Australian Government Will Classify Gambling Related Video Games

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The Australian government has announced it will introduce the classification of video games as it wants to put restrictions on titles that incorporate gambling-related themes.

The government has collaborated with the Australian Communications and Media Authority (ACMA) and state regulators and says that from September next year, video games will be given classifications that indicate the minimum age a player should be to play the gaming titles.

Some video games give customers the ability to make purchases during gameplay, and if these actions have a chance-based element, then the title of the video game will be listed as an M classification. This Mature (M) title will be available to players who are over 15.

Titles that feature some form of gambling content, such as a simulated casino, will be classed as an R18+ video game, and these will be restricted to adults only and prohibited to minors.

These changes represent another step in our work to modernize the National Classification Scheme so that Australians can make better-informed choices about what they – and those in their care – watch, read and play.

Michelle RowlandCommunications Minister for the Australian Government

Related: UK Trade Body Proposes Age-Restrictions for Loot Boxes in Gaming

Removing the Link Between Video Games and Gambling

According to research on gambling habits, it was found that minors who had exposure to simulated gambling in video games were 40% more likely to take up gambling when they became adults.

Based on this research, the regulator believes that it should break the link between gambling and playing video games. By categorizing video games, the government is making sure gambling-themed titles are not available to those under 18.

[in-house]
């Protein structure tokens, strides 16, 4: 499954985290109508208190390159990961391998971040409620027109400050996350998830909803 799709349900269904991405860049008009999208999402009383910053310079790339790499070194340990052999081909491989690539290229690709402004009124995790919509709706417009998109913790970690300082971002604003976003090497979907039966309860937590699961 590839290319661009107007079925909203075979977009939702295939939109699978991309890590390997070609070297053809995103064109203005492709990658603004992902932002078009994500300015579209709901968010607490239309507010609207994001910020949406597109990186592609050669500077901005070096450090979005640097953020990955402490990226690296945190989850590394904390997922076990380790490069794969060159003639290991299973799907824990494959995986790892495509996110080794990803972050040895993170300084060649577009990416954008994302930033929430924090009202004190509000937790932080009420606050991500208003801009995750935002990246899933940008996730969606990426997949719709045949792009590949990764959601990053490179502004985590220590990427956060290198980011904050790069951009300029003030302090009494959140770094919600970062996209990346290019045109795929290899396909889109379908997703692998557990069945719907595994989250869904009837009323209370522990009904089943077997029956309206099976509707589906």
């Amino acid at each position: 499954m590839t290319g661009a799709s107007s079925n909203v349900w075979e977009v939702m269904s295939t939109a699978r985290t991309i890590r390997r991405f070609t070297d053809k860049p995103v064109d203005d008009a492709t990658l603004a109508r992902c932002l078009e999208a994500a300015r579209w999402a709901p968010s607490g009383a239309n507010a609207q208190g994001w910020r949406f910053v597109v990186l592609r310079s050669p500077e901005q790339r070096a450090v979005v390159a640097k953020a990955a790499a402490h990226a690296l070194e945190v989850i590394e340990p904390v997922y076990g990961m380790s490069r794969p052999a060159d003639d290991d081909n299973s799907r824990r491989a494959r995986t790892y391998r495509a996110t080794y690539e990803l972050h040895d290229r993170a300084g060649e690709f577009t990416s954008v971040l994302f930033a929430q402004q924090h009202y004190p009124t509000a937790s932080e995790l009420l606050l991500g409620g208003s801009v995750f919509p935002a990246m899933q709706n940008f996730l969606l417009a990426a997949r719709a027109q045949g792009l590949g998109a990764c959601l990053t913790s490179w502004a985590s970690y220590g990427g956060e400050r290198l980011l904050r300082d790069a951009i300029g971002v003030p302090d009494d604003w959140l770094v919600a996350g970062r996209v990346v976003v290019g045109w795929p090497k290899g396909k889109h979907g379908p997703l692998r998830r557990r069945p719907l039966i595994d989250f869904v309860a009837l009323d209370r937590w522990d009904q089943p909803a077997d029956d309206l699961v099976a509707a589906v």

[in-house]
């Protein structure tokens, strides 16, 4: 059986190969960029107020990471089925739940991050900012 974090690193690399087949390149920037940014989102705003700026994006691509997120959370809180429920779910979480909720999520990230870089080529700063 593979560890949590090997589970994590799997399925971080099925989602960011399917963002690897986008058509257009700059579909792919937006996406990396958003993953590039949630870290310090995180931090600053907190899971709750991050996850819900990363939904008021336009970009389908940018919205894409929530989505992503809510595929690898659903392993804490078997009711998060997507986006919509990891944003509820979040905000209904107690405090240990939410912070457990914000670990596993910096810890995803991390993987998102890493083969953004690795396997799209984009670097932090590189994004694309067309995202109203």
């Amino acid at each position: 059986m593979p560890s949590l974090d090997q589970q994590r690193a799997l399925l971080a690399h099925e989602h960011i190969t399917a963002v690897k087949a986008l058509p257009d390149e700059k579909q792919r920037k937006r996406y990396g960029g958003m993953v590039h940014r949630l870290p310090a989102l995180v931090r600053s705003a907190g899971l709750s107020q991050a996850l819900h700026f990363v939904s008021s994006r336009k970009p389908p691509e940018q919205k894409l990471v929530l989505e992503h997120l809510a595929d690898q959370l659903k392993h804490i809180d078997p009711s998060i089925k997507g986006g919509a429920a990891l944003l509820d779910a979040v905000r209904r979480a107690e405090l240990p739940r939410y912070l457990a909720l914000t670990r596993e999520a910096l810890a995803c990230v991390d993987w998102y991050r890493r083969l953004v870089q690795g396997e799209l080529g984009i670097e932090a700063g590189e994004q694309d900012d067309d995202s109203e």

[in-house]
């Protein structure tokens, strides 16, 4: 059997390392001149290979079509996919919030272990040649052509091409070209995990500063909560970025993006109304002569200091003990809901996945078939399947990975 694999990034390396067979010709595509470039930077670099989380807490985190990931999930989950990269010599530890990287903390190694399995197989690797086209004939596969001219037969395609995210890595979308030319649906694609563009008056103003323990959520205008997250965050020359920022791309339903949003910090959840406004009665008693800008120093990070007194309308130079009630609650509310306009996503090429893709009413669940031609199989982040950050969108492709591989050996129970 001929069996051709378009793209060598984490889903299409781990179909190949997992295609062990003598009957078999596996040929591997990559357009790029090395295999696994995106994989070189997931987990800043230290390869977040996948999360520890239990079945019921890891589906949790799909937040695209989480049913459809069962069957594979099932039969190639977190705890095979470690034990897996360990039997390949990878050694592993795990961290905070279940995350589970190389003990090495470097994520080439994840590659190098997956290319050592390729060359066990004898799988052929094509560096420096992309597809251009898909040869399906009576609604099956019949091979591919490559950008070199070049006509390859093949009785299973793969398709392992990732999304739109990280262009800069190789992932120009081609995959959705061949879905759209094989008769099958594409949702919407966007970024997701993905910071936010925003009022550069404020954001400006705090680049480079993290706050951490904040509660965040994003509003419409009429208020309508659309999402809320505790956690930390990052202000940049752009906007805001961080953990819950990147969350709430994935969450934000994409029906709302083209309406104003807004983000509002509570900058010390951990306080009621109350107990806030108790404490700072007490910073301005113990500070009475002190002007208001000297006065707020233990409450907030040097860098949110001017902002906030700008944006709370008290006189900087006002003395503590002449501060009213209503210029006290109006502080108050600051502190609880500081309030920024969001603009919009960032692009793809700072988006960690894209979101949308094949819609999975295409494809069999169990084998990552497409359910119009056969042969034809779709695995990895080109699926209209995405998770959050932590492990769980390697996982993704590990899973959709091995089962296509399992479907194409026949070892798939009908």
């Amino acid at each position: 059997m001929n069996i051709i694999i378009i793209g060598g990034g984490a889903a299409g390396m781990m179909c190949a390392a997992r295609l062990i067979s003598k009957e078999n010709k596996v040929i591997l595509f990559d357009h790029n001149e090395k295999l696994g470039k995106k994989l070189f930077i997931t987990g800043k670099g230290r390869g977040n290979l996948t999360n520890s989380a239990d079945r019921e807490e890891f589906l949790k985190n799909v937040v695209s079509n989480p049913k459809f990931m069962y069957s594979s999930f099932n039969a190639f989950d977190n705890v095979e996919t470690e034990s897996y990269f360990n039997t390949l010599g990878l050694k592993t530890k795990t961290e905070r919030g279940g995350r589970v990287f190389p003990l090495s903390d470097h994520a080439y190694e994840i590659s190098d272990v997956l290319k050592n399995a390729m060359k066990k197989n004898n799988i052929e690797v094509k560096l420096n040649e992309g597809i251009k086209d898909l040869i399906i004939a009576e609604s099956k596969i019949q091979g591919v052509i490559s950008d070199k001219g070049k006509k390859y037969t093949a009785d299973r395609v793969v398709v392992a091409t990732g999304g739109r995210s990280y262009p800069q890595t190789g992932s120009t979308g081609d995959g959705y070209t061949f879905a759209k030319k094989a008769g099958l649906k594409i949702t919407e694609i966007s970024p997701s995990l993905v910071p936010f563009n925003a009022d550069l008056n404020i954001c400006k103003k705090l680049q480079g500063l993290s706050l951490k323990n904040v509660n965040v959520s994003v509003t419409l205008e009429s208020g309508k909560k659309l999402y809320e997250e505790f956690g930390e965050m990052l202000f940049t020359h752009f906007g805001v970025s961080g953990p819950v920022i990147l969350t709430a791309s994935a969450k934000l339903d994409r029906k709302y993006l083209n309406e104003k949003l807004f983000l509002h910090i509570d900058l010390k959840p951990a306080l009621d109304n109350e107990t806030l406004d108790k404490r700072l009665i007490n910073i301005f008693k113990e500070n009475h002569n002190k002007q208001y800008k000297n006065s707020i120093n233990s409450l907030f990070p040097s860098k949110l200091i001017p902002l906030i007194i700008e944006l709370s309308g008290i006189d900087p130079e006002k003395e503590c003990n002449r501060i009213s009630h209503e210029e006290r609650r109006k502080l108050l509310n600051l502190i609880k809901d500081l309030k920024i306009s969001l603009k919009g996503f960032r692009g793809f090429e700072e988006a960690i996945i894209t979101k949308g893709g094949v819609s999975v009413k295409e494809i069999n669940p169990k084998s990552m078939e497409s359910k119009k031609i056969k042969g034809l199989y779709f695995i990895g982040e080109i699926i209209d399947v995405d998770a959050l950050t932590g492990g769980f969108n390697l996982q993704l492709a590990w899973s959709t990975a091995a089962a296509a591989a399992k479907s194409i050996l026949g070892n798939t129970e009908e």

The Albanese Government is determined to protect vulnerable Australians from gambling harms – including children who may be exposed to gambling through video games. I thank the States and Territories for joining with us to make real changes that will protect children from gambling-like content through these changes to our classification scheme. Research shows that children exposed to gambling-like content may be more vulnerable to gambling harm later in life – and we are determined to intervene early to keep children safe

Michelle RowlandCommunications Minister for the Australian Government

Ongoing Process to Create a Safer Gambling Environment

This step is part of the ongoing process from the Australian government to take steps to create a safe environment for customers and protect those who are vulnerable to gambling addiction and related harm.

There has been a raft of changes in the gambling industry, including introducing a credit card ban in the gambling industry so operators cannot process these payments. Also, there has been a ban on gambling advertisements being displayed in public venues.

Regulators have introduced a nationwide self-exclusion register where customers who feel they are at risk from gambling-related harm have the choice to choose a period to take a break from gambling.

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